Punjabi by nature: To be or not to be tolerant
That the narrative of India has got stuck in two words, tolerant and intolerant, is not false. Not only does it appear to have got jammed, but these words seem to have become the de facto yardstick to judge every Indian’s patriotism.punjab Updated: Nov 15, 2015 22:51 IST
That the narrative of India has got stuck in two words, tolerant and intolerant, is not false. Not only does it appear to have got jammed, but these words seem to have become the de facto yardstick to judge every Indian’s patriotism.
Rather, the narrative has gone so awry that God forbid you have ‘Tolerant’ written on your forehead, turncoat is a word not far from the lips of the jingoistic who has monopolised the right to decide who is patriotic and who is not. Now print the same forehead with the word ‘Intolerant’ and see what happens. ‘Shaabash!’ as Gabbar would have said. Oops, Anupam Kher.
One way to get out of this slush is by revisiting the meanings of the two words, which might help us to introspect the harsh reality. Tolerant, according to the dictionary meaning is ‘showing a willingness to allow the existence of opinions or behaviour that one does not necessarily agree with’. Intolerant means ‘not tolerant of views, beliefs, or behaviour that differs from one’s own’.
The meanings explicitly set the record straight, thus opening the debate, to tolerate or not to tolerate? Intolerance is akin to the saying, ‘My way or the highway’, and it will only be a matter of time when we catch up with our neighbour at the next McDonald’s. And beef, chicken, shrimp and pork can be settled there khul key, because then who cares. Cut – Vud.
So, is this the path we want to take? Not that we haven’t taken this route before. Yet, tolerance is India’s only strength, which if not held on to, will run to join the likes of corruption, nepotism, dishonesty, etc, etc.
Since almost every listed malice in the dictionary has infected the idea of India, shouldn’t we be searching for words like progress, meaning ‘to develop towards an improved or more advanced condition or forward or onward movement towards a destination’? Correct me if I’m wrong, but isn’t ‘progress’ the word our Prime Minister keeps harping about? He has clocked miles and miles of airspace, given scores of speeches in every possible stadium in search of it, and yet it seems to elude him.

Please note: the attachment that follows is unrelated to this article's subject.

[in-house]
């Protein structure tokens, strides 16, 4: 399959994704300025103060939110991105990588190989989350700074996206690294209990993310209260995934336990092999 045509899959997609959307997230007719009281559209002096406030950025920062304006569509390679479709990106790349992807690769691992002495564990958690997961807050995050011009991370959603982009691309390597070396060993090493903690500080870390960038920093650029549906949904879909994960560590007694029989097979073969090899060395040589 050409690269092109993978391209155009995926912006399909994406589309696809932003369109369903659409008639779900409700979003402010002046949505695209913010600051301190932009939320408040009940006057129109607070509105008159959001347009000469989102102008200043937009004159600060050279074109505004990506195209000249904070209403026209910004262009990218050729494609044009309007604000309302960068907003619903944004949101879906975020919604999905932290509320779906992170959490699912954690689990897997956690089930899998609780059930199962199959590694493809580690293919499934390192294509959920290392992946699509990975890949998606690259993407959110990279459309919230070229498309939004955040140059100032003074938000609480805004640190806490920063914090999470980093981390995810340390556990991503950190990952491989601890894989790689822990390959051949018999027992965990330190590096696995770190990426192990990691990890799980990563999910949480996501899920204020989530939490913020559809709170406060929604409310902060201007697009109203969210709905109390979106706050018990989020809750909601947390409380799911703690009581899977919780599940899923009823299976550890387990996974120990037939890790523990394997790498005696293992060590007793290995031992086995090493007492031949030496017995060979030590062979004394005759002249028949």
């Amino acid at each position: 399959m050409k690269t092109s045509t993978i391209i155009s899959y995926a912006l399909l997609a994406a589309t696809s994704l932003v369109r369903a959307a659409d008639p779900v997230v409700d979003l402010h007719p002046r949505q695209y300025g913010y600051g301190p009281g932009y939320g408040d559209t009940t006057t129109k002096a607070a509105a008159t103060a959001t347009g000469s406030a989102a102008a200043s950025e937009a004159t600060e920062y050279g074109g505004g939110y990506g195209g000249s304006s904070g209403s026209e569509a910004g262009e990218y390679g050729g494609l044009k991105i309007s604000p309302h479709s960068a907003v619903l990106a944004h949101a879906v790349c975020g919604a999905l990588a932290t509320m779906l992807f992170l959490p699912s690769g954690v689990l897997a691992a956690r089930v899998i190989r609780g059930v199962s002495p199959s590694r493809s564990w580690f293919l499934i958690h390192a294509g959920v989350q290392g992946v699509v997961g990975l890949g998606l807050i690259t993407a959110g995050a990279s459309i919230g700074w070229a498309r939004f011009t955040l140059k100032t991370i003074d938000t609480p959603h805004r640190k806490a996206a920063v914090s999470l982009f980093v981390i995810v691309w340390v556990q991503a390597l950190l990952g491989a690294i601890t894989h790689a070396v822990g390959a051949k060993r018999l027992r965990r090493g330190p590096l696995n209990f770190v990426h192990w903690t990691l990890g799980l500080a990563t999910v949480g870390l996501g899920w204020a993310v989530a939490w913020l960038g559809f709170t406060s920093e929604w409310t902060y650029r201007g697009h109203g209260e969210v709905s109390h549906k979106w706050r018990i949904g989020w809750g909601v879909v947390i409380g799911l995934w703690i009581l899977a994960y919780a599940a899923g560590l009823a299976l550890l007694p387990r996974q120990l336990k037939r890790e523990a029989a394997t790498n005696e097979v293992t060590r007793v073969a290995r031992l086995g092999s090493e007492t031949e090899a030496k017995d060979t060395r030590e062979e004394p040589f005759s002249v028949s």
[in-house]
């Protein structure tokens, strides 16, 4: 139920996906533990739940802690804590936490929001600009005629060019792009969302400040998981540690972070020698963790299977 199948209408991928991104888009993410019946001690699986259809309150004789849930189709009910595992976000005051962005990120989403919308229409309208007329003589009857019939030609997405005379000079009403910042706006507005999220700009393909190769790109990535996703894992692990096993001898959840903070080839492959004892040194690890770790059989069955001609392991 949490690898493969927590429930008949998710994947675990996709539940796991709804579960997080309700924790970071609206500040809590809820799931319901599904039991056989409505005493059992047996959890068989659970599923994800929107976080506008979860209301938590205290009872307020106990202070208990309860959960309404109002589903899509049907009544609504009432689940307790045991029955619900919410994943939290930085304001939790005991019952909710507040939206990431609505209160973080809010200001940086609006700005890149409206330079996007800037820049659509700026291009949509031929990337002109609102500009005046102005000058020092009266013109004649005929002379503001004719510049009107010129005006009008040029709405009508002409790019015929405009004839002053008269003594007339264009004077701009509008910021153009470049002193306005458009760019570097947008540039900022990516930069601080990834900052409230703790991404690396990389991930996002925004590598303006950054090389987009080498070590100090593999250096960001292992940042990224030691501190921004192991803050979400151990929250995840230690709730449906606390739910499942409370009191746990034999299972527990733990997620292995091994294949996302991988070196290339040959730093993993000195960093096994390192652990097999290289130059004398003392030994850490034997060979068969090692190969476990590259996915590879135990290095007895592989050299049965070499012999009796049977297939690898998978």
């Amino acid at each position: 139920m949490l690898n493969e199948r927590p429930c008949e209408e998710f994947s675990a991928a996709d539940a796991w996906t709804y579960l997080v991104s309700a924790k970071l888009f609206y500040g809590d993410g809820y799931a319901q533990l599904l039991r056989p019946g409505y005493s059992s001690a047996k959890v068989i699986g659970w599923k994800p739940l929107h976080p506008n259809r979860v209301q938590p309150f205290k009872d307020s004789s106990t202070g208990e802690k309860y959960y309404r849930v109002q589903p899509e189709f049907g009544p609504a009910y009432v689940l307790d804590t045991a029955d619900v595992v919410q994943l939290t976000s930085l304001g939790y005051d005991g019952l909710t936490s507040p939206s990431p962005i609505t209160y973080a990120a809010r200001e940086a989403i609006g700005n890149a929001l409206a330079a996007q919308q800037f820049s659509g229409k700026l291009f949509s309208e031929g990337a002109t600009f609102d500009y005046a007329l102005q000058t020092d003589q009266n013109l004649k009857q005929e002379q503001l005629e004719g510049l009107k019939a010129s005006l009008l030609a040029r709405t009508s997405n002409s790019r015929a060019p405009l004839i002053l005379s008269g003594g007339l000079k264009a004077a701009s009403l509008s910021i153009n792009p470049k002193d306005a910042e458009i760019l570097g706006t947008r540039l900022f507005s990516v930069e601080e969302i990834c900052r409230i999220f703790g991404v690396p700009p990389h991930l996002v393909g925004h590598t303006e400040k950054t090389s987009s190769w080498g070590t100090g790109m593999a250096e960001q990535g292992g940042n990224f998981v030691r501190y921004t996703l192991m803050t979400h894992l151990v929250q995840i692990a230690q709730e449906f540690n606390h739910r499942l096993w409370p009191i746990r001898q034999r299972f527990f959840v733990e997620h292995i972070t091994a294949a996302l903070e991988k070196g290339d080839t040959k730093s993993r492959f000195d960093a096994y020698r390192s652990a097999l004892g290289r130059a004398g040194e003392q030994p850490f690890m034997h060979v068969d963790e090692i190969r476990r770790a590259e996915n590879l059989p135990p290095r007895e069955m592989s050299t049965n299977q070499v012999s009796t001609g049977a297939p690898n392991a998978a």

Perhaps the clue to the treasure hunt lies at home because while driving on the intolerance highway one will never encounter a milestone which reads, Progress. Progress cannot be found where there is unrest. It is not in its nature to thrive in an atmosphere of hostility, where people are ready to kill each other on the basis of different eating and drinking habits. How more bizarre can this get?
Ticking off writers, authors and actors for returning awards is a waste of time and effort. They have only tried to flag an issue, which one should evaluate. Nothing more, nothing less. If there is a problem, rectify it. However, not like the tolerance march, please. That’s like shoving the malice under the carpet. Because other than the writers, the Bihar election has also highlighted that a course correction would be a good idea. The very fact that Bihar has preferred a corruption tainted political class over the intolerant is a message in itself. Intolerance has side effects; tolerance advantages.
Let’s go for the latter.
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